In a first world country, there are certain things we take for granted. A constant, efficient supply of basic utilities like electricity and water are a given.

We should have no reason to think our water supply could make us sick.

Of course this changed recently for the people of Havelock North, whose water has been contaminated with bugs thought to be campylobacter.

When the water you drink can no longer be trusted, it throws everything into disarray.


But as surprising as this outbreak is, it's not uncommon for people to get sick from water in New Zealand.

Radio New Zealand recently quoted a Ministry for the Environment report that estimated 18,000 cases of waterborne illness in New Zealand every year.

It's also worth reflecting on the many who get sick from food.

We tend not to think about food-borne illness until it happens to us, which it does to 500 Kiwis every day, often from surprising sources.

I'm fastidious with raw chicken - possibly to the point of paranoia - but foods I hadn't thought about can cause food poisoning. I will pay more attention to them from now on.

Cooked rice. According to the Ministry for Primary Industries, rice and other starchy foods such as potato flakes, custard powder and pasta can be infected with Bacillus cereus, which can cause nausea and vomiting. The bacteria grow when these foods have been cooled too slowly, or not correctly refrigerated.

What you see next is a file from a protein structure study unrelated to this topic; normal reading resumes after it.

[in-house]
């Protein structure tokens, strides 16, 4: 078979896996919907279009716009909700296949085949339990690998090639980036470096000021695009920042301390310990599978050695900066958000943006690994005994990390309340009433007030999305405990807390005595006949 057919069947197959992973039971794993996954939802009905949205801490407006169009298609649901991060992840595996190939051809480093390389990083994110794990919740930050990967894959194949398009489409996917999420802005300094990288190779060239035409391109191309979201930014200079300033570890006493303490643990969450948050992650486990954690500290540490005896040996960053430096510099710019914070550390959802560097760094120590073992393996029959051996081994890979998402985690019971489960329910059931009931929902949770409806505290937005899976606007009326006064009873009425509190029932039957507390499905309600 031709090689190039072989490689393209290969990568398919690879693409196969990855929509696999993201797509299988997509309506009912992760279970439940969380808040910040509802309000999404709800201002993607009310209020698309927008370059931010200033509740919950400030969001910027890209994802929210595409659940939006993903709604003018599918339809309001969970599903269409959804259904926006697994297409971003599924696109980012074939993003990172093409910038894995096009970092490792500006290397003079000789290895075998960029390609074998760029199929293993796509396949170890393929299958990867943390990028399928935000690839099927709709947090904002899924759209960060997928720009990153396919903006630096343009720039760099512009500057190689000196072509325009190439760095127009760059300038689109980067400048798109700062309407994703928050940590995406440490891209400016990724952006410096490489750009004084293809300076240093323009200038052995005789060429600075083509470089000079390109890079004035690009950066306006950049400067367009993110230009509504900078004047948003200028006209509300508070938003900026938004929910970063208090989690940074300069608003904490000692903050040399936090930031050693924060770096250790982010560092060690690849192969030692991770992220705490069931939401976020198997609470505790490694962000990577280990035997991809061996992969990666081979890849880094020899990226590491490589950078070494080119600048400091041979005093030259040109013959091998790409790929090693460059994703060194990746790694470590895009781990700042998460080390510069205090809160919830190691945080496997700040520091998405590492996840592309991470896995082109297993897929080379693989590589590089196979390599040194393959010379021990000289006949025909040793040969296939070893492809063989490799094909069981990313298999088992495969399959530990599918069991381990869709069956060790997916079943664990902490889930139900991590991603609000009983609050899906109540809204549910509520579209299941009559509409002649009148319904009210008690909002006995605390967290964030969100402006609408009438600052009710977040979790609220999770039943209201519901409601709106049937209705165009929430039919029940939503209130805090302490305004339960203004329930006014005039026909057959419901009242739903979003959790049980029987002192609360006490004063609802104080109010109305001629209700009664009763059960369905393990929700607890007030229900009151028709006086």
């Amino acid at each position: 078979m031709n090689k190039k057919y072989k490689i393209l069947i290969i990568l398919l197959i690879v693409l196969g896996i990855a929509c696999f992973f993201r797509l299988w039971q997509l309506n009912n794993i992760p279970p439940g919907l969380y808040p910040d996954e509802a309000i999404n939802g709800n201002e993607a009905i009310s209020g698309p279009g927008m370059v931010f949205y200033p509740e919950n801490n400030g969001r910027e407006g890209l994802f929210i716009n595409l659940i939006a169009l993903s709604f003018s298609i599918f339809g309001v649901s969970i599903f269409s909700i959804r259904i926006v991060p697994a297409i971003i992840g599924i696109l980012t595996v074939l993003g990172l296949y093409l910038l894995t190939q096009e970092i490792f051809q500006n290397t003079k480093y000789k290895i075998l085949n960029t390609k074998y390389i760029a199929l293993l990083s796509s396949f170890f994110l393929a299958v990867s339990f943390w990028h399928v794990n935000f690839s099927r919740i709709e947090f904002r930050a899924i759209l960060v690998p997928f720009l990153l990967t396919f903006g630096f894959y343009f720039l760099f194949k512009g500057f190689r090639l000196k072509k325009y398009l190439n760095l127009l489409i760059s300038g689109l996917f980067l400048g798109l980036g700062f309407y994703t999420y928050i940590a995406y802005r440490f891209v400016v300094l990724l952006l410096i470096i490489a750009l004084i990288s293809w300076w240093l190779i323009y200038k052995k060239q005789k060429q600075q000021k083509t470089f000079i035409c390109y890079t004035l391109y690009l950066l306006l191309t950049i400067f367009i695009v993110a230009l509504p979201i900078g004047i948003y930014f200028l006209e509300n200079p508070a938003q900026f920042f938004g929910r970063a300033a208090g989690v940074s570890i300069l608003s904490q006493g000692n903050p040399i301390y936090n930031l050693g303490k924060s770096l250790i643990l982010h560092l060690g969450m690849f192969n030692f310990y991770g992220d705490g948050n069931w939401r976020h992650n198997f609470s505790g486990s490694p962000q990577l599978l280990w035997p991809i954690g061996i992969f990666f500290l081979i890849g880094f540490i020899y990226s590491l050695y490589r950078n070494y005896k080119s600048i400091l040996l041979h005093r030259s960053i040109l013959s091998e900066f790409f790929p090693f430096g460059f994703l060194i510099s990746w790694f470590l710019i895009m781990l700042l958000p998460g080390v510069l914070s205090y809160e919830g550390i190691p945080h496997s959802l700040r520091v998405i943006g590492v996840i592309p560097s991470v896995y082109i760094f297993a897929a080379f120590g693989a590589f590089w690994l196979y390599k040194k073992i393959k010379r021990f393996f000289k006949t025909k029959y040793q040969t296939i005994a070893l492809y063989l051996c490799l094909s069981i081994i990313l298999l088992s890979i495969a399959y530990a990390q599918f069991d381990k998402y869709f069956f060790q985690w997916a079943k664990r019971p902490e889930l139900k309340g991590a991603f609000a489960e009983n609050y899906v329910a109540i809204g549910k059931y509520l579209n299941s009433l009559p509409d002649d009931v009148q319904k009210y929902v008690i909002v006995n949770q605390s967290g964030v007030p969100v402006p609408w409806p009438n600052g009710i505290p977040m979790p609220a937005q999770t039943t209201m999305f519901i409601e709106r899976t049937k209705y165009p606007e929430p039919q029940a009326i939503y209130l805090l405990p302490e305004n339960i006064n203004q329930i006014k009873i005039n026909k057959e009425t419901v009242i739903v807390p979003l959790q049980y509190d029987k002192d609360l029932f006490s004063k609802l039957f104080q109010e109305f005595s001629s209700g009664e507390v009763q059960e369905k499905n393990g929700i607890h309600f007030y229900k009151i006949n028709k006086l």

The bugs are not killed if rice is reheated.

MPI advises eating rice straight away, keeping it hot or putting it in the fridge promptly. Sushi rice with its vinegar, salt and sugar, is less prone to Bacillus cereus.

Bean and seed sprouts are also surprisingly risky.

Bacteria can hide inside the seeds and, when sprouted in warm water, can grow and spread pathogens.

MPI says the only completely safe way to eliminate this risk is to thoroughly cook sprouts, which somewhat lessens their appeal in salads and stir-fries.

However, shop-bought sprouts are generally safer because they're grown from suitable seed, under controlled conditions. Just store them according to the instructions and eat them before their use-by date.

Other common foods that could make us sick include tahini (linked with salmonella), deli meats and salads (listeria), rolled roasts and pies (Clostridium perfringens) and shellfish (a range of bacteria, toxins and viruses).

Lest this makes you really paranoid about your food - and downloading MPI's "Meet the Bugs" pamphlet may well do that - it's useful to know we can drastically reduce our risk of getting sick by following some basic food safety practices, essentially: clean; cook; cover and chill.

Storing food appropriately; keeping raw and cooked foods separate and keeping our kitchens, fridges and hands clean should help.

As long as what is coming out of the tap is okay, of course.

Niki Bezzant is editor in chief of Healthy Food Guide